Lori-Ann Stuart

After years together, my girlfriend and I had discussed at length having a child together—she was gung-ho about the idea and we had many conversations dis­cussing how we wanted to have this baby and who would do it. I really wanted to experience pregnancy, and since I was older, in my early thirties, we thought I should have my turn first. We decided that a childhood friend of mine, probably my oldest male friend that I have known since we were ten, would be a great person to ask. We’re pretty close even though he lives in Pennsylvania, so we approached him about it, just had a general conversation. And at the time, he said, “Oh, yeah, that’s something I would think about.”

After my relationship with my girlfriend ended, I waited awhile, unsure I would do it on my own. So when I started feeling like I was ready to think about doing it on my own, I wrote my friend Bob a letter. Even though he must have been surprised to get something from me in the mail, I wanted to give him space to think about his answer and say no if he had any doubts. In the letter, I had written, “Remember that conversation we had? Would you be willing to talk about this?” And I said, “Ifyou feel this is not something you’re interested in doing at all, that’s fine, and we don’t have to talk about it.” I wanted to make it clear that I would still want to be friends even if the answer was no. I asked him to mull it over and really think about what this would mean. About a month later I got a call from him—he was completely open to the idea. Hearing him say that he was seriously considering this was exciting but scary—I was really torn, having heard so many

donor horror stories but wanting him to be the one. Even though we are close friends, I was afraid we’d end up with a bad situation. We had a bunch of con­versations and he started to have some doubts as we talked it over. He also talked to his therapist and some friends. But it actually wasn’t a very long process. It took a number of months of us talking about it, a couple of months to iron out the terms. In the end, he told me I was really important to him, and he knew I wanted to have a kid, and he felt like he wanted to help. That’s the simplest way to put it.

He and I have such a long-term friendship and I know him really well. He is somebody who hasn’t ever really wanted to be a parent—it’s not something that he really feels he has to do in his life. This made him even more appealing to me as a donor. As we talked, trying to figure things out, we decided, despite our close friendship, we needed a contract for both of us to comfortable with our decision. I can show you the contract if you want to see it, but the essence of it says that he has absolutely no obligation or responsibility, financial or otherwise, and he has no rights. He’s not named on the birth certificate. I make the decisions about school, about everything. And it says that he will be known to Andrew. But it doesn’t say “as the father.” It says that they will see each other from time to time as it’s mutually agreeable, but it’s up to me basically. I can decide they are never going to see each other—I can control it. Luckily, his biggest concern was not wanting to feel like he had any sort of responsibility. And my biggest concern was not wanting him to have any. So that worked, because I wasn’t looking for him to be a co-parent. I wanted this to be my child. If I ever ended up in a relationship, that person might become the second parent. The main thing for me was that I wanted it to be someone that my child could blow and have some kind of rela­tionship with but not have it be as a parent. And some of it, also, is the particular person—I think that Bob is really a great person. I suppose if I’d ended up with a donor that was a friend of a friend of a friend that I didn’t know very well, I might have felt differently. I probably would have ended up at the sperm bank.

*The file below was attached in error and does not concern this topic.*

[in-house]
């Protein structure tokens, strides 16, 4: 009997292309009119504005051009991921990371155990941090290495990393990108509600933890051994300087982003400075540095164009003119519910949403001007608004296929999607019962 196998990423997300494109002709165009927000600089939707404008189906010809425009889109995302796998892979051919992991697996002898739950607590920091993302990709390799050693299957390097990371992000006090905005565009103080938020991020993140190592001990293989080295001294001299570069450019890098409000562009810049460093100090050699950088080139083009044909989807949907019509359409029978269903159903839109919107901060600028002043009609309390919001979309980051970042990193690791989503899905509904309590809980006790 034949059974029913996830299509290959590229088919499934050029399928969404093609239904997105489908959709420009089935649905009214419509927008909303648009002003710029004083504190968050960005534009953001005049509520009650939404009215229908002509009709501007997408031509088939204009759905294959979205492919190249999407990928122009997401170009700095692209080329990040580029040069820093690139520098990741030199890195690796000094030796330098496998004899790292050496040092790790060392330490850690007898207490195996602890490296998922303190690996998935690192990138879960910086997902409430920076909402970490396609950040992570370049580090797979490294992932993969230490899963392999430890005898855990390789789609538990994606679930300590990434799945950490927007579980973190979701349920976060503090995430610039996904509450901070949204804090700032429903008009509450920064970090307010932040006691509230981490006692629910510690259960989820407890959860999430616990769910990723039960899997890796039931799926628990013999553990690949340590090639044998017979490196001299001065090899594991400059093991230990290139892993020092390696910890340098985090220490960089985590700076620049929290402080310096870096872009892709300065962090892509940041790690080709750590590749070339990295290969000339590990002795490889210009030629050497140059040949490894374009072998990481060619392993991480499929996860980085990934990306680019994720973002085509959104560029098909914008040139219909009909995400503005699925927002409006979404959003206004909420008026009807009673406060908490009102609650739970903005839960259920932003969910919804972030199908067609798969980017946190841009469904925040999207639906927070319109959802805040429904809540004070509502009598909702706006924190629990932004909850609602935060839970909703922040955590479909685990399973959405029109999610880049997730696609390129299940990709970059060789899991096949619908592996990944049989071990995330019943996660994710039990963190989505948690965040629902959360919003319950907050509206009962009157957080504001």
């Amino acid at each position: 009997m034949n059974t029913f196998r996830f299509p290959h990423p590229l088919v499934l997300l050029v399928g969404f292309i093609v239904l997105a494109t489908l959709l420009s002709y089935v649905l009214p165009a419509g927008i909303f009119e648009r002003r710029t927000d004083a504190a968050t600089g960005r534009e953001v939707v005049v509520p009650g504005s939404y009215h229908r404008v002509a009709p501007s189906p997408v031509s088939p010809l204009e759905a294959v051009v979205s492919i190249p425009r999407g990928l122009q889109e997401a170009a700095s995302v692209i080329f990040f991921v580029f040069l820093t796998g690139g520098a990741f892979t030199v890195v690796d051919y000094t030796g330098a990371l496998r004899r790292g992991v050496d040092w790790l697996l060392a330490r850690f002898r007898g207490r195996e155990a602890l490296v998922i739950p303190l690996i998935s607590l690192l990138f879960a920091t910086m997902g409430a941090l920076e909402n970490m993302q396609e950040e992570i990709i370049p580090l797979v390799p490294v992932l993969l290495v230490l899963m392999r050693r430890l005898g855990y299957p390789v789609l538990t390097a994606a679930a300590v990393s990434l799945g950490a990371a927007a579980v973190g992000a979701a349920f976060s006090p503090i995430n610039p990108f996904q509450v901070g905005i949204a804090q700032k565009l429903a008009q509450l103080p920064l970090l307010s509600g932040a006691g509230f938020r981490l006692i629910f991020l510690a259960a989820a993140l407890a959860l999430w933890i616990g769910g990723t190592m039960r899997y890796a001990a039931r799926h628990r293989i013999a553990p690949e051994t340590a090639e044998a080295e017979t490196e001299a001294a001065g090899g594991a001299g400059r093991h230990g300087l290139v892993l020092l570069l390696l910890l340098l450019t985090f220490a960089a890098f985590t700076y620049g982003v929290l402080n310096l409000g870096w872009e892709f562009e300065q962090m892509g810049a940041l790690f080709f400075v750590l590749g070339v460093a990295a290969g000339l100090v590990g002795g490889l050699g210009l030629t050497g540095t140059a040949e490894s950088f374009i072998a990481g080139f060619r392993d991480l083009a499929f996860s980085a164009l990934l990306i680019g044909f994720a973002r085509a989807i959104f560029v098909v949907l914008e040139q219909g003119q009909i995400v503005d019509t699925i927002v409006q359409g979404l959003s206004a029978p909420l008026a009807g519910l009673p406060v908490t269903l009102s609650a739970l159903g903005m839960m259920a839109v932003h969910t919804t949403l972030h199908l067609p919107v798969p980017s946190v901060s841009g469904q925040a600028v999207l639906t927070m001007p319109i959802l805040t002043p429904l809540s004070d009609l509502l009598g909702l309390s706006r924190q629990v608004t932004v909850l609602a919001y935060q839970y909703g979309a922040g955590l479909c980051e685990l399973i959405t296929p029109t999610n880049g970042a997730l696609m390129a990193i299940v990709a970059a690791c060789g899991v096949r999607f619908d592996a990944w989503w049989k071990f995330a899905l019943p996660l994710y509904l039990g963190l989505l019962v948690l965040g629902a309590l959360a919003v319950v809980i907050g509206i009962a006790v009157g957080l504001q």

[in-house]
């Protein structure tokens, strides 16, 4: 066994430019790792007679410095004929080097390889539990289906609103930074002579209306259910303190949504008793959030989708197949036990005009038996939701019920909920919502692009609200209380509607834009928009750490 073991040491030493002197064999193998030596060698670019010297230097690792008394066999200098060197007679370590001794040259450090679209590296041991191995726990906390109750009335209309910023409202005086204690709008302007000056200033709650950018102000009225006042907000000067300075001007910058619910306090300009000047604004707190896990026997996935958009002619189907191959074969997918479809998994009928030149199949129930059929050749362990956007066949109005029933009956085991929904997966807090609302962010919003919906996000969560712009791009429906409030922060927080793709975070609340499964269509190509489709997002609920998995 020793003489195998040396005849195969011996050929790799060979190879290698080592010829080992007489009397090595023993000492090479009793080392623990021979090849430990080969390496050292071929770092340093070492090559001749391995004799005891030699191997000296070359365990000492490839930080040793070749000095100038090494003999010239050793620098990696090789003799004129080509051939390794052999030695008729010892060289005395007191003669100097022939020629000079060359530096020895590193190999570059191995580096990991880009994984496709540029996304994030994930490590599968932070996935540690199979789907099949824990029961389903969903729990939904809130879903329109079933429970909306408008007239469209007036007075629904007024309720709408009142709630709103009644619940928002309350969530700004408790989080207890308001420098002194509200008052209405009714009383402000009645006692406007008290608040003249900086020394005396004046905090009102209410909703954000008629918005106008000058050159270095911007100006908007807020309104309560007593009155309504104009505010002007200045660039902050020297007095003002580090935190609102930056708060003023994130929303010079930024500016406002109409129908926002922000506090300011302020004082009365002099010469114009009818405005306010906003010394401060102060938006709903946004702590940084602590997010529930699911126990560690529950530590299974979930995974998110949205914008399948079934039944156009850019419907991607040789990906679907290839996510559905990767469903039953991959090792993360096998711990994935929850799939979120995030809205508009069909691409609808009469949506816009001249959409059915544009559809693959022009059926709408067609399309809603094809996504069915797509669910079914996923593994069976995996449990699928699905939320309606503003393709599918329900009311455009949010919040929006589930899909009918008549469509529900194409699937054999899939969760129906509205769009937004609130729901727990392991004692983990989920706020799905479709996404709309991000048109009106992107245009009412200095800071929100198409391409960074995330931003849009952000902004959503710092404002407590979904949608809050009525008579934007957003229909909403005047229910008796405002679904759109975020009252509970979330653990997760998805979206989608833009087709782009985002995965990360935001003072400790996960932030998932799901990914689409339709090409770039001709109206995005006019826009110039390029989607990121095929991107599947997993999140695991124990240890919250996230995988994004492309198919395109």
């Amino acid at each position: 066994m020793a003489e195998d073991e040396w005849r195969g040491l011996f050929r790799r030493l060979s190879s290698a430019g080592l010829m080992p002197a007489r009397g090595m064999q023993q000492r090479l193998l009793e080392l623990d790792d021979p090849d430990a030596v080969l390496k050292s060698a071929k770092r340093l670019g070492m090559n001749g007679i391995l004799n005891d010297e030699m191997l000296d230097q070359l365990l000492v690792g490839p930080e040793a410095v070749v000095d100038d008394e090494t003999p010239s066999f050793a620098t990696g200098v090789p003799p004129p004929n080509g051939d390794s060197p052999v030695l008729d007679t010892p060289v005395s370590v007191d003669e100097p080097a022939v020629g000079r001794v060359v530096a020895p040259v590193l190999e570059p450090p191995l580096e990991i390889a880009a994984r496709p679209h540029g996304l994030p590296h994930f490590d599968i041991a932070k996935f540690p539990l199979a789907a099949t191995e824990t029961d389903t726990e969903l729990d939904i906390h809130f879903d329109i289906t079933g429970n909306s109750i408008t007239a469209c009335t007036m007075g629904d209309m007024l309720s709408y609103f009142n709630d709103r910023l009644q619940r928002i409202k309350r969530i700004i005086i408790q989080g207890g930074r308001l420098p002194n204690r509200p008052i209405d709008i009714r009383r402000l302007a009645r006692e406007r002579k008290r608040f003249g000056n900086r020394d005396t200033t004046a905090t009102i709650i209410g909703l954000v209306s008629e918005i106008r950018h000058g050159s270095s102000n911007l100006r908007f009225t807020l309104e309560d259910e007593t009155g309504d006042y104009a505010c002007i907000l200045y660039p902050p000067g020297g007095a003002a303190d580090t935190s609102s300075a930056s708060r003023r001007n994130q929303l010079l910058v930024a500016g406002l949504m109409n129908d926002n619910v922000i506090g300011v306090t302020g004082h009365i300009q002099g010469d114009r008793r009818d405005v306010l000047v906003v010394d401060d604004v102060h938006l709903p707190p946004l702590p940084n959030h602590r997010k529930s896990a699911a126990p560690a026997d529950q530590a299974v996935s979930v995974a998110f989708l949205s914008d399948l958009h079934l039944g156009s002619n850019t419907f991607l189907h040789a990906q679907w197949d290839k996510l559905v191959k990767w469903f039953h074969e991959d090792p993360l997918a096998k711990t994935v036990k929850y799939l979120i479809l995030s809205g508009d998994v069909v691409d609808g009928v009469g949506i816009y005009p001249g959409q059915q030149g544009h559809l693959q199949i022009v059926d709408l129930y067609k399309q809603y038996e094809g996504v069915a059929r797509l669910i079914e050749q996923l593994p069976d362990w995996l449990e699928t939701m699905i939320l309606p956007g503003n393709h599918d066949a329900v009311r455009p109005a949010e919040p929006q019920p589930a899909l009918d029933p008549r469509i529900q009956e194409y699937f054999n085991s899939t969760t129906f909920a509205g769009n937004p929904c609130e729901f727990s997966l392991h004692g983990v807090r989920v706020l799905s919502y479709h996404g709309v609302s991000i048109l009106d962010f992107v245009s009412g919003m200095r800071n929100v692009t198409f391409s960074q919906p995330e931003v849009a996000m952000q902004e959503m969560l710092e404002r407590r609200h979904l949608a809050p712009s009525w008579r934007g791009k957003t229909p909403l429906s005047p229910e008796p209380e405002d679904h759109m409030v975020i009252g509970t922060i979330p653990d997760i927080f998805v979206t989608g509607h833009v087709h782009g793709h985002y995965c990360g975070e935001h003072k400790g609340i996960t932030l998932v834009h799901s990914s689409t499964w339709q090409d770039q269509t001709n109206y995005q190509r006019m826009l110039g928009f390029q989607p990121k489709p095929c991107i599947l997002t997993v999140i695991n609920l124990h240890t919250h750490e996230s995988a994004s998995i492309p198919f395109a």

It was complicated to even try to become pregnant because we live in dif­ferent states—but it took six times over ten months, and at age thirty-six I was pregnant. During the time I was trying to become pregnant, I began to think about how I should rearrange my life for this kid. I have a job with crazy hours and I lived alone with just my cat. I had this great single life—I could come and go as I wanted. But I wanted a life for this kid to include more people than just me and the cat. After I got pregnant, I got serious about making changes. I talked to my friends about wanting them to be a part of this kid’s life in an involved way and so I pulled my circle of friends in closer.

Looking back, this was my nesting period. I also joined a baby group, a bunch of pregnant women, some single, some not partnered, some straight, some gay. In that group I could share everything that came up while pregnant and I felt like we were all in this together. It’s what your generation would have called a “consciousness-raising” group, as we would share stories about the gross assump­tion people make seeing a pregnant woman. Everybody assumes you’ve got a hus­band stashed somewhere. Even the women in the group with husbands could laugh about the bizarre experience of having a stranger put their hands on your stomach and ask about your sex life. It didn’t seem to matter that we live in such a progressive area. Between the baby group and my other friends, especially my good friend Maggie, who became my roommate, I felt my life becoming more stable. As I got big, my group of friends grew too, until my world felt big enough for this kid.